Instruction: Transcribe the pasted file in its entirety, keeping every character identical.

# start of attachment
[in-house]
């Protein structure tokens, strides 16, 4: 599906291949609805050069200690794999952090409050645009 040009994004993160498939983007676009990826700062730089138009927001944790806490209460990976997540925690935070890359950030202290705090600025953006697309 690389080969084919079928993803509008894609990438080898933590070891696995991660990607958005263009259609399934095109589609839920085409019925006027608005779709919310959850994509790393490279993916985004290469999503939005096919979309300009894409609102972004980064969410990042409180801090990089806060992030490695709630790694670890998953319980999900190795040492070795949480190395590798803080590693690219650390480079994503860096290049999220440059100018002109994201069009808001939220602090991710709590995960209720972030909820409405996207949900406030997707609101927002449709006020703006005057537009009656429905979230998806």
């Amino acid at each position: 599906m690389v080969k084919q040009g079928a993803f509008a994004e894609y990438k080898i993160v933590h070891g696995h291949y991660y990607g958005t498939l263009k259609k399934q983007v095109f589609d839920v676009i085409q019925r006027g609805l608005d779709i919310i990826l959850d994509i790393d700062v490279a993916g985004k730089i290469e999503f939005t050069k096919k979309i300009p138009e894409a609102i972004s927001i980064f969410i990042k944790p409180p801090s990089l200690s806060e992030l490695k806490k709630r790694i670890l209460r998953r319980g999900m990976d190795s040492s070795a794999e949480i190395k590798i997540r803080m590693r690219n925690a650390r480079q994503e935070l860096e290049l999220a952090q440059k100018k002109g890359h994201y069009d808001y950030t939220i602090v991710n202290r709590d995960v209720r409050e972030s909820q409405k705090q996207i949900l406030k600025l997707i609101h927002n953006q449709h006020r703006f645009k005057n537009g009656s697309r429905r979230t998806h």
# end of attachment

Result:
[in-house]
């Protein structure tokens, strides 16, 4: 599906291949609805050069200690794999952090409050645009 040009994004993160498939983007676009990826700062730089138009927001944790806490209460990976997540925690935070890359950030202290705090600025953006697309 690389080969084919079928993803509008894609990438080898933590070891696995991660990607958005263009259609399934095109589609839920085409019925006027608005779709919310959850994509790393490279993916985004290469999503939005096919979309300009894409609102972004980064969410990042409180801090990089806060992030490695709630790694670890998953319980999900190795040492070795949480190395590798803080590693690219650390480079994503860096290049999220440059100018002109994201069009808001939220602090991710709590995960209720972030909820409405996207949900406030997707609101927002449709006020703006005057537009009656429905979230998806």
């Amino acid at each position: 599906m690389v080969k084919q040009g079928a993803f509008a994004e894609y990438k080898i993160v933590h070891g696995h291949y991660y990607g958005t498939l263009k259609k399934q983007v095109f589609d839920v676009i085409q019925r006027g609805l608005d779709i919310i990826l959850d994509i790393d700062v490279a993916g985004k730089i290469e999503f939005t050069k096919k979309i300009p138009e894409a609102i972004s927001i980064f969410i990042k944790p409180p801090s990089l200690s806060e992030l490695k806490k709630r790694i670890l209460r998953r319980g999900m990976d190795s040492s070795a794999e949480i190395k590798i997540r803080m590693r690219n925690a650390r480079q994503e935070l860096e290049l999220a952090q440059k100018k002109g890359h994201y069009d808001y950030t939220i602090v991710n202290r709590d995960v209720r409050e972030s909820q409405k705090q996207i949900l406030k600025l997707i609101h927002n953006q449709h006020r703006f645009k005057n537009g009656s697309r429905r979230t998806h």